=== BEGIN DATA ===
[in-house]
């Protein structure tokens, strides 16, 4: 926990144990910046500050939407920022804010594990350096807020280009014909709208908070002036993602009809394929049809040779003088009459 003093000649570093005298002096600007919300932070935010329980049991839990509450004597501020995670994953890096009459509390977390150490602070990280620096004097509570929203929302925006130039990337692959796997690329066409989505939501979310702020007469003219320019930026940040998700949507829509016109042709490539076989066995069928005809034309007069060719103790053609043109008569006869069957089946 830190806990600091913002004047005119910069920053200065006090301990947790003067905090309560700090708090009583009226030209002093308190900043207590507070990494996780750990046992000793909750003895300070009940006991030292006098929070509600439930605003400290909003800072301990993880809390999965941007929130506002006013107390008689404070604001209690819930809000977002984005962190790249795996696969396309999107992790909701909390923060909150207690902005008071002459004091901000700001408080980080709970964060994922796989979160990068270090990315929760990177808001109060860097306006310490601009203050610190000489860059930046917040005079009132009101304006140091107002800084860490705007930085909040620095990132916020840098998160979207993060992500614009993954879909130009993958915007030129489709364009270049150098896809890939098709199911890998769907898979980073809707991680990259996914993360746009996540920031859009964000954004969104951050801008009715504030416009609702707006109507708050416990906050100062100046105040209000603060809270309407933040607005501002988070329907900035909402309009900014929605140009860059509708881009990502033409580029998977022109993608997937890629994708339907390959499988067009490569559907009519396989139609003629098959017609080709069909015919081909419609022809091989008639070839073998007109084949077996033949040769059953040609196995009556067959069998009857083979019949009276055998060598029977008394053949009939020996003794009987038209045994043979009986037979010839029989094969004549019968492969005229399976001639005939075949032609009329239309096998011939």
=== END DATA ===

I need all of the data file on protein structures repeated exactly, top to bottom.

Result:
[in-house]
């Protein structure tokens, strides 16, 4: 926990144990910046500050939407920022804010594990350096807020280009014909709208908070002036993602009809394929049809040779003088009459 003093000649570093005298002096600007919300932070935010329980049991839990509450004597501020995670994953890096009459509390977390150490602070990280620096004097509570929203929302925006130039990337692959796997690329066409989505939501979310702020007469003219320019930026940040998700949507829509016109042709490539076989066995069928005809034309007069060719103790053609043109008569006869069957089946 830190806990600091913002004047005119910069920053200065006090301990947790003067905090309560700090708090009583009226030209002093308190900043207590507070990494996780750990046992000793909750003895300070009940006991030292006098929070509600439930605003400290909003800072301990993880809390999965941007929130506002006013107390008689404070604001209690819930809000977002984005962190790249795996696969396309999107992790909701909390923060909150207690902005008071002459004091901000700001408080980080709970964060994922796989979160990068270090990315929760990177808001109060860097306006310490601009203050610190000489860059930046917040005079009132009101304006140091107002800084860490705007930085909040620095990132916020840098998160979207993060992500614009993954879909130009993958915007030129489709364009270049150098896809890939098709199911890998769907898979980073809707991680990259996914993360746009996540920031859009964000954004969104951050801008009715504030416009609702707006109507708050416990906050100062100046105040209000603060809270309407933040607005501002988070329907900035909402309009900014929605140009860059509708881009990502033409580029998977022109993608997937890629994708339907390959499988067009490569559907009519396989139609003629098959017609080709069909015919081909419609022809091989008639070839073998007109084949077996033949040769059953040609196995009556067959069998009857083979019949009276055998060598029977008394053949009939020996003794009987038209045994043979009986037979010839029989094969004549019968492969005229399976001639005939075949032609009329239309096998011939």